It can be frustrating to be a fan of video game. The game you’ve waited years for has been delayed a second time. The series you love is being ruined by its publisher. The patch the developer just issued nerfed your favorite character. These problems do not apply in the world of Kirby, the Nintendo series that must be the least frustrating thing to be into in all of video games.
Next time you’re unhappy about the game series you’re trying to love, take inspiration from what happens in the land of Kirby games, where things go inexplicably right.
Did you know, for example, that there’s never a lack of Kirby games? There’s no such a thing as wondering when they’ll ever get around to making another game about that cute pink puffball who inhales his enemies. There is always a new Kirby adventure on the way.
It is currently late February 2018 and a Kirby game just came out in the United States one month ago. It’s not very good, but that doesn’t matter, because… there will be another new Kirby game released in less than a month.
If you’re a fan of, say, an obscure series like The Legend of Zelda, you’ve last gotten new Zelda games in 2011, 2013 and 2017. Call of Duty fans get about one game a year. Kirby fans? Three games in 2014, one game in 2015, one game in 2016, two games (in the U.S.) in 2017 and two more in 2018. That’s nearly two a year. Yeah, people, consider finding your gaming happiness by becoming a Kirby fan.
It’s unclear which law of supply and demand Nintendo operates on when planning how many Kirby games they’ll make. Kirby is not popular enough to be featured in a major motion picture, not popular enough to be featured in Mario Kart, not even popular enough to be mentioned in Nintendo’s press release boilerplate, which notes that the company “has also created industry icons that have become well-known, household names, such as Mario, Donkey Kong, Metroid, Zelda and Pokémon.” (Maybe it’s because Kirby was created by HAL Laboratory, but then why is Game Freak’s Pokémon in there?)
To be a Kirby fan is to get the good stuff and the weird stuff and so much of it that the occasional bad stuff doesn’t matter. Recent main-line Kirby games like Triple Deluxe and Planet Robobot have been superb secret-filled sidescrollers with clever level design and impressive visual pop. They’re easy, which is a pro or a con, depending on your perspective.
To be a Kirby fan is to basically be bathing in a waterfall of Kirby games. There are so many Kirby games that fans can have discussion threads about the acronyms formed by the first letters of the names of levels in various Kirby games. (Kirby Triple Deluxe’s six main levels, for example, are titled Fine Fields, Lollipop Land, Old Odyssey, Wild World, Endless Explosions and Royal Road, which can be acronymed to F.L.O.W.E.R.—or as other floral words in other languages, according to this Redditor.)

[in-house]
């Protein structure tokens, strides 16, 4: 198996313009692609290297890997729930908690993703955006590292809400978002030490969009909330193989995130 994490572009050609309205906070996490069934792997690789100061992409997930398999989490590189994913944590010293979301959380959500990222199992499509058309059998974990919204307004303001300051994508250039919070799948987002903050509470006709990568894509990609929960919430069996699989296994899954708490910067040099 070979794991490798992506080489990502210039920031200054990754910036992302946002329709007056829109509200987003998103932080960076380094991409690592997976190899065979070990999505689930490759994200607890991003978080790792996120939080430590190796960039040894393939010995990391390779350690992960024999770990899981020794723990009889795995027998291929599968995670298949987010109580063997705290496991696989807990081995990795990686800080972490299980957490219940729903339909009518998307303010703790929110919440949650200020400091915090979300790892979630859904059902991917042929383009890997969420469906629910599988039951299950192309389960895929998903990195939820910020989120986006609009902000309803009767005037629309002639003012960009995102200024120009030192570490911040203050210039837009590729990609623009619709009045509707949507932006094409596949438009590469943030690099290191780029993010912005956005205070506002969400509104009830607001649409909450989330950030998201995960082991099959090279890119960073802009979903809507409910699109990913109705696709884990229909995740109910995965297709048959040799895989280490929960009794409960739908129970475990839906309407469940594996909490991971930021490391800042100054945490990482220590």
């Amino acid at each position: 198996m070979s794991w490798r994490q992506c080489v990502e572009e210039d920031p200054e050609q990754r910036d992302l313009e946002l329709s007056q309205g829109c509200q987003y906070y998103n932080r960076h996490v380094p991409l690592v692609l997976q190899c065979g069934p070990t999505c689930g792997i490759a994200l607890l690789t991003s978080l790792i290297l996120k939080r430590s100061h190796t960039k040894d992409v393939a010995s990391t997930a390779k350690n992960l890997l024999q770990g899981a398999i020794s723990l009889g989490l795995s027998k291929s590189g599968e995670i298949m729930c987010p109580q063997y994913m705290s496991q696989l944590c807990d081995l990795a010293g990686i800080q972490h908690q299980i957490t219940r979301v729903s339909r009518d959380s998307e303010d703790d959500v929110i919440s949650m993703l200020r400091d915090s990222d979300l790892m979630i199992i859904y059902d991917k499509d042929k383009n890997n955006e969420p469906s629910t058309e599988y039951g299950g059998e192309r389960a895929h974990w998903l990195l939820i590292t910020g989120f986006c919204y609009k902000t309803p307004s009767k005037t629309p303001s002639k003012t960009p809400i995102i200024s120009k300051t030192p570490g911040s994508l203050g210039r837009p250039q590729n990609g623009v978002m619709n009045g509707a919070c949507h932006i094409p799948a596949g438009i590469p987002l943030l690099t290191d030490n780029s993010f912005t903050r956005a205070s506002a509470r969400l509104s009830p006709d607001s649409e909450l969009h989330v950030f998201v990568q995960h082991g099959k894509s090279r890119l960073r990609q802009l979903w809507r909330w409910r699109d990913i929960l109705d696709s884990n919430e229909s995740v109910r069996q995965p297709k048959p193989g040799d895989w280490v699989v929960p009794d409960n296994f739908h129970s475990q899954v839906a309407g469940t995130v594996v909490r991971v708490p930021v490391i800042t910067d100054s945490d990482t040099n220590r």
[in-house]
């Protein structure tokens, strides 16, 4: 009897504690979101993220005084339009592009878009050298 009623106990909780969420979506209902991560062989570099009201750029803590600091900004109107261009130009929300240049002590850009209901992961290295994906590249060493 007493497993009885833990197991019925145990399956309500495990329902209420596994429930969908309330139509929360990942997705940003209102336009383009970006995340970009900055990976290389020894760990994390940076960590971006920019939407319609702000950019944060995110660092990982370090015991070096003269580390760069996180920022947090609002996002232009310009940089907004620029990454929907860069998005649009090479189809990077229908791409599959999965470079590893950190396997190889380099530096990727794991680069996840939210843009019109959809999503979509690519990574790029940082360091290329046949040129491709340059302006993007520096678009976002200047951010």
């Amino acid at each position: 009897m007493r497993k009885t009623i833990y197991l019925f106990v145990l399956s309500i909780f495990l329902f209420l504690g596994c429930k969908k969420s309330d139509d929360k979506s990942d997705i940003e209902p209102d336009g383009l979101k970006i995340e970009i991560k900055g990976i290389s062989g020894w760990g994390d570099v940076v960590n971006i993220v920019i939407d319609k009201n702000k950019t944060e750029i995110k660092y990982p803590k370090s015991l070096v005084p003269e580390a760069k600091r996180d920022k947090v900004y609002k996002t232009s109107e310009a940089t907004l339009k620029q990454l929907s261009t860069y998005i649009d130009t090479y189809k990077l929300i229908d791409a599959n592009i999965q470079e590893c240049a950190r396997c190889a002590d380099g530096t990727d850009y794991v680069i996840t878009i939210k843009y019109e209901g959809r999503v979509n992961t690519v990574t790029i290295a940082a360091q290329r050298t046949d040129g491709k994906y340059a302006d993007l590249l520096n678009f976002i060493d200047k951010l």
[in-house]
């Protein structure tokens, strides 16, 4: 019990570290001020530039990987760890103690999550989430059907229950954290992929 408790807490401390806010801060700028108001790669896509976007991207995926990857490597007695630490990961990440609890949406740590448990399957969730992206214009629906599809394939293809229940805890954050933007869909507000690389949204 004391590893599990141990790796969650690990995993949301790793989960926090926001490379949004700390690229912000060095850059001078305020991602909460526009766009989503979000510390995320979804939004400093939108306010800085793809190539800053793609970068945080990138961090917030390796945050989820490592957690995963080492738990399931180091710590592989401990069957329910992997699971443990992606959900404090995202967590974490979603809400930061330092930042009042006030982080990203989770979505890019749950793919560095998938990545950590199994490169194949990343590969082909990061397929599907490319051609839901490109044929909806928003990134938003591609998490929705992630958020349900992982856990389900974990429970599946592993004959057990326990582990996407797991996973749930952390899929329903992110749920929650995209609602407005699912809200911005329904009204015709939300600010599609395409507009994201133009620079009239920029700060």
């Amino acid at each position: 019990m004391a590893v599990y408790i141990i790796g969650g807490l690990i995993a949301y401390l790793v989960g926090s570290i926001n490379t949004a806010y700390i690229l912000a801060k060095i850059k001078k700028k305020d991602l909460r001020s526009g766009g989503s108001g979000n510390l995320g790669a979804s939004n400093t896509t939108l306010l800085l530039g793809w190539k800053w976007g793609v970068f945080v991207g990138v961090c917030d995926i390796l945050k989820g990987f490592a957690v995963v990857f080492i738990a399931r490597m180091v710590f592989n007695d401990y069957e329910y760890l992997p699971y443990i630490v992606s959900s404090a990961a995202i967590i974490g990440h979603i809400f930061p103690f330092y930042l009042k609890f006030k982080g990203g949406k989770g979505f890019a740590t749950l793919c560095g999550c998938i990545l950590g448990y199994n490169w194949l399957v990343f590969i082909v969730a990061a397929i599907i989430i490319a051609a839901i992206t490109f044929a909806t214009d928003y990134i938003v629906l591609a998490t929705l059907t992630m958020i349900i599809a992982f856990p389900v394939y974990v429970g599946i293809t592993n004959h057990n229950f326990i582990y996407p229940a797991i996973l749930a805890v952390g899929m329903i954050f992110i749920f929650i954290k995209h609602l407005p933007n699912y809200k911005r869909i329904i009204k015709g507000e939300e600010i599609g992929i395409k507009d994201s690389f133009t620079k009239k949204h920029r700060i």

To be a Kirby fan is to know that the mini-games—the mini-games!—of a new Kirby game will, these days, be prototypes for better, much beefier standalone versions of those games that come out the same year. This happened with the two mini-games in 2014’s Kirby Triple Deluxe, which spawned same-year, more elaborate standalone games based on them. And it happened with 2016’s magnificent Planet Robobot, which had mini-games involving co-op boss battles and 3D platforming which both turned into much more fleshed out standalone titles, ones that held up better than Triple Deluxe’s spawn.
To be a Kirby fan is realizing that somehow the people who make Kirby games don’t just have time to make a couple of Kirbys a year but also somehow just had time to make an all-new platformer called Box Boy in 2015 and then release two sequels in the two years that followed (there are even Kirby references in them).
Kirby is never nerfed. Kirby games are almost never free-to-play or filled with microtransactions (just once). Older Kirby games are always brought back (search for “virtual console” in this list of Kirby games!). Are Kirby games even ever delayed? Google for that and you’ll get one hit: a Kirby game was delayed in 2004. (Update 6:34pm: How could I forget Kirby Air Ride, first shown for the N64 and then released on GameCube in 2003? So that’s another delay from long ago.)
You suffer nothing when you’re a Kirby fan. So the next time you’re stressing about whichever franchise is getting you down, consider getting into the Kirby games. Or at least take solace that it’s all going right, at least for the Kirby fans. Hey, it could all happen to your favorite franchise, too.